NBA Star Names the Real MVP: His Mom

The wide world of professional sports is riddled with so many examples of unsportsmanlike braggadocio and trash-talking, that it’s refreshing when an athlete makes headlines by spouting not attitude, but gratitude.

Kevin Durant of the NBA’s Oklahoma City Thunder has certainly earned the right to be big-headed. At only 25 he has won an NBA Most Valuable Player Award, four NBA scoring titles, the NBA Rookie of the Year Award, and an Olympic gold medal. He has been selected to four All-NBA teams and five All-Star teams in his short career.

But humility keeps him grounded. A couple of years ago, Durant wrote about that and his Christian faith:

In the Bible, (it says) the Lord exalts humility and that’s one thing I try to be all the time. When I’m talking in front of people or when people tell me I’m great, I (remind myself that I) can always be better. Humility comes before honor. I always work on what I have now. I have to be thankful to the Lord for the gifts He’s given me. My gift back to Him is to always be humble and always work as hard as I can.

Durant has a tattoo on his wrist that says live for eternity. “God says that’s where we’re all headed. And I wanna start living with that eternal perspective on everything I do now.” That’s a pretty mature attitude for a rich-and-famous 25-year-old.

Philanthropist Durant is well-respected for giving back to his community. He donated one million dollars to the local Red Cross in the aftermath of a 2013 tornado that tore across Oklahoma. He personally visited survivors and prompted Nike, the NBA and the National Basketball Players Association each to match his contribution.

Durant, who has been called the nicest guy in the NBA, was awarded Most Valuable Player last week, and in an extraordinarily touching and emotional acceptance speech, expressed his heartfelt thanks to the friends and family members who made him what he is. Tearfully, he thanked his two brothers also for his support, and told his older brother Tony that “you taught me to feel confident in myself, believe in myself, that I can do it when I didn’t think I could do it.” He thanked him for “texting me Bible verses every single day, telling me you love me every single day. That builds me up and I thank you so much. I love you.”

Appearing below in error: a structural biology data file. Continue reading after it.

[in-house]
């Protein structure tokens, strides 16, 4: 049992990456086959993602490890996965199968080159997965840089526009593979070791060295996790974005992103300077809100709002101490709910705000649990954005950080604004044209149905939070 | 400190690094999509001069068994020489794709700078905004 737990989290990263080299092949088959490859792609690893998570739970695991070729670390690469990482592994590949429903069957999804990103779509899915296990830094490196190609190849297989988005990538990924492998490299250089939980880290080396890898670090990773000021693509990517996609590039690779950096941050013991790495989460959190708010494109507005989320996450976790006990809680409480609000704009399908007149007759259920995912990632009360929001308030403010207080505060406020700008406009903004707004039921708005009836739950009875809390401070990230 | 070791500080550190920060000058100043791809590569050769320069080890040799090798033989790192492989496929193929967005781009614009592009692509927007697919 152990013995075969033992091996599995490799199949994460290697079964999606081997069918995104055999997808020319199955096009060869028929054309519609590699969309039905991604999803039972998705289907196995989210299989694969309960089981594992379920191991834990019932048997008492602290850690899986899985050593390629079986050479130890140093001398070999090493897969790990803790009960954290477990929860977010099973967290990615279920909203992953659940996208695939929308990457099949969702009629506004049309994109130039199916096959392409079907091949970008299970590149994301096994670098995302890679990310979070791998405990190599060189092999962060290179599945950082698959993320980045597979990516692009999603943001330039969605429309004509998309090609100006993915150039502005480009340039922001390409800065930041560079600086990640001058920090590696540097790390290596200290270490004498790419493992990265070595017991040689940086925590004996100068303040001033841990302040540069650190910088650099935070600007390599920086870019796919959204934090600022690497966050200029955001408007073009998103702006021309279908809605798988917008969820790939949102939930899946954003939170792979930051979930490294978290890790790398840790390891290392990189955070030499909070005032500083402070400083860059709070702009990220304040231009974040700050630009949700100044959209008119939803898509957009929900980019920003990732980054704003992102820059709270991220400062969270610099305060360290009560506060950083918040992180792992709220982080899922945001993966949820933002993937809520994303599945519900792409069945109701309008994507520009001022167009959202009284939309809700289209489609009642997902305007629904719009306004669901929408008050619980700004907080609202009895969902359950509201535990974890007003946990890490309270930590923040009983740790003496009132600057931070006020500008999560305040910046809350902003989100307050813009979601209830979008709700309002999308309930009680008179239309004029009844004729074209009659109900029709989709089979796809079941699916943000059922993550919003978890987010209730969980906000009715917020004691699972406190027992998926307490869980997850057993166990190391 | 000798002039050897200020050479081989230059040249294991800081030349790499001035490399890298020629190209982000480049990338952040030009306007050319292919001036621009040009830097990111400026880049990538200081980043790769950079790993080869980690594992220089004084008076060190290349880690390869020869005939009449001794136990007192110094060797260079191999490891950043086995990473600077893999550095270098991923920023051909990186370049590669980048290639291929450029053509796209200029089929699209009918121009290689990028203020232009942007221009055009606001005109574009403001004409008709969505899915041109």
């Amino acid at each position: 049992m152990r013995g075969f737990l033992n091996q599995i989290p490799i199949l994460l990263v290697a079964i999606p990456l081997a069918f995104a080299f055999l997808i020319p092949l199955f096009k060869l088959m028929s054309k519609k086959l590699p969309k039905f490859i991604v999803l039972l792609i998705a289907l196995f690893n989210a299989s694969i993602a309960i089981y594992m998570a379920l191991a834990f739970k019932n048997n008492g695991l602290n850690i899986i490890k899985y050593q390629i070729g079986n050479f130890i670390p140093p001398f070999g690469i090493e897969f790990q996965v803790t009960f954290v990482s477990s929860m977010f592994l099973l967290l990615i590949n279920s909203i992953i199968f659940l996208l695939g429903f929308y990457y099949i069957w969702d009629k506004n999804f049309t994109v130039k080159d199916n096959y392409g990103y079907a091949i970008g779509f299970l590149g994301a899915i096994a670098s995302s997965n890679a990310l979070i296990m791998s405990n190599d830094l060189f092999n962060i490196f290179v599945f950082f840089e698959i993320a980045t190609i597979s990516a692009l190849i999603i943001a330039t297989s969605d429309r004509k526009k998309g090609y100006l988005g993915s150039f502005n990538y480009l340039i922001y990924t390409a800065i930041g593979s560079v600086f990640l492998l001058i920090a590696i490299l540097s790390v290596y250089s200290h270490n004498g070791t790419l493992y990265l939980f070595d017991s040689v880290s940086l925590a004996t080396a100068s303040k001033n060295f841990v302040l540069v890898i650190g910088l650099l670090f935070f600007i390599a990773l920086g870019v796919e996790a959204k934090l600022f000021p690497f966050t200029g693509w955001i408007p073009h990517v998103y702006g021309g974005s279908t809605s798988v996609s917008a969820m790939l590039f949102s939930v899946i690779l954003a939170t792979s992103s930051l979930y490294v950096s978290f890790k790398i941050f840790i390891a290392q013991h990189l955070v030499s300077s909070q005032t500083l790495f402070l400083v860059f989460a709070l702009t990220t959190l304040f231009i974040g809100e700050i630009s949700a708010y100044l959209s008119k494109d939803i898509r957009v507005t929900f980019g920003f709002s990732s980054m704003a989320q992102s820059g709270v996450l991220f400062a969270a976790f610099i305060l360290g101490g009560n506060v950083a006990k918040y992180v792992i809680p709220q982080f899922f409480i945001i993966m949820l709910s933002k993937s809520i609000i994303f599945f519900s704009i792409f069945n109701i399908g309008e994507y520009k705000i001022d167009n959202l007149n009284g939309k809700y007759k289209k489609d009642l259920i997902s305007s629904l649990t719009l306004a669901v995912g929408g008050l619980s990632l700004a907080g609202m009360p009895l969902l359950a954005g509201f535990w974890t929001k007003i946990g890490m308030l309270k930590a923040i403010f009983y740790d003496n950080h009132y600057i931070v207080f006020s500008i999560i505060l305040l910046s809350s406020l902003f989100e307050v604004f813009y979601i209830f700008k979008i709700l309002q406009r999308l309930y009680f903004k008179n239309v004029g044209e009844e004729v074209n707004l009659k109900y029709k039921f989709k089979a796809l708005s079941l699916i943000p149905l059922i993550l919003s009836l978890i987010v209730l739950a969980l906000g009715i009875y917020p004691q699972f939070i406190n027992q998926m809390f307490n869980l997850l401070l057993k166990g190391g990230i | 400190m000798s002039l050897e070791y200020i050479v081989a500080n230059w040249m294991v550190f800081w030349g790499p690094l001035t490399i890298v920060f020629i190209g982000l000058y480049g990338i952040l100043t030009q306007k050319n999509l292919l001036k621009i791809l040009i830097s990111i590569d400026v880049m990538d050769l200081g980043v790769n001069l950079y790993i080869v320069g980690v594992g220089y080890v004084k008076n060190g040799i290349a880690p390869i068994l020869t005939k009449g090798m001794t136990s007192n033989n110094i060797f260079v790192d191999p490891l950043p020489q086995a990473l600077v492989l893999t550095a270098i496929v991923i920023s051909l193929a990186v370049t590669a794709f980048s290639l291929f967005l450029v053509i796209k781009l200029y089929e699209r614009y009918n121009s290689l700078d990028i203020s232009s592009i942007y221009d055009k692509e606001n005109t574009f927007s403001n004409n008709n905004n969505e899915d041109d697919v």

Finally, he addressed his mother Wanda Pratt, sitting in the front row. Sometimes called Durant’s secret weapon, Pratt and her husband divorced shortly after Durant was born. “We were very young, immature,” she recalled. “Really not understanding what being a family was. So we split up and I did the best I could… I decided early on that my desires and wants and even needs came second to what they needed and wanted. That was my mindset.”

She proceeded to live by that mindset, and Durant didn’t take it for granted. He continued his speech:

I don’t think you know what you did. You had my brother when you were 18 years old. Three years later I came out. The odds were stacked against us. Single parent with two boys by the time you were 21 years old.

Everybody told us we weren’t supposed to be here. We moved from apartment to apartment by ourselves. One of the best memories I have is when we moved into our first apartment. No bed, no furniture, and we just all sat in the living room and hugged each other because we thought we made it…

We weren’t supposed to be here. You made us believe. You kept us off the street, put clothes on our backs, food on the table. When you didn’t eat, you made sure we ate. You went to sleep hungry. You sacrificed for us. You’re the real MVP.

At that, the audience present rose to give Durant’s mom a much-deserved standing ovation, not because she had raised a superstar athlete, but because a mother single-handedly committed herself to raising a tight-knit family of good sons, keeping them out of trouble, and turning out a humble man who is unashamed to publicly discuss his faith and to express his love and gratitude to her and his brothers.

Earlier in that speech, Kevin Durant had told his younger brother that he strove to set a great example for him. It’s clear that, thanks to his mother, Durant in his short life is already serving as an exceptional role model not only for his brother, but for his teammates and fans – and that impact will go well beyond whatever successes he has on the court.

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  • noufar

    Pro athletes get a bum rap. After encountering many of them in real life, it strikes me that they don’t have the luxury of being lukewarm on issues of morality. They’re surrounded by people who will do almost ANYTHING to curry their favor. Yes, some of them have embarrassing episodes & the media loves to dig up all of the sordid details. But a lot more of them fly under the radar. That’s usually the result of a conscious decision. It has to be.

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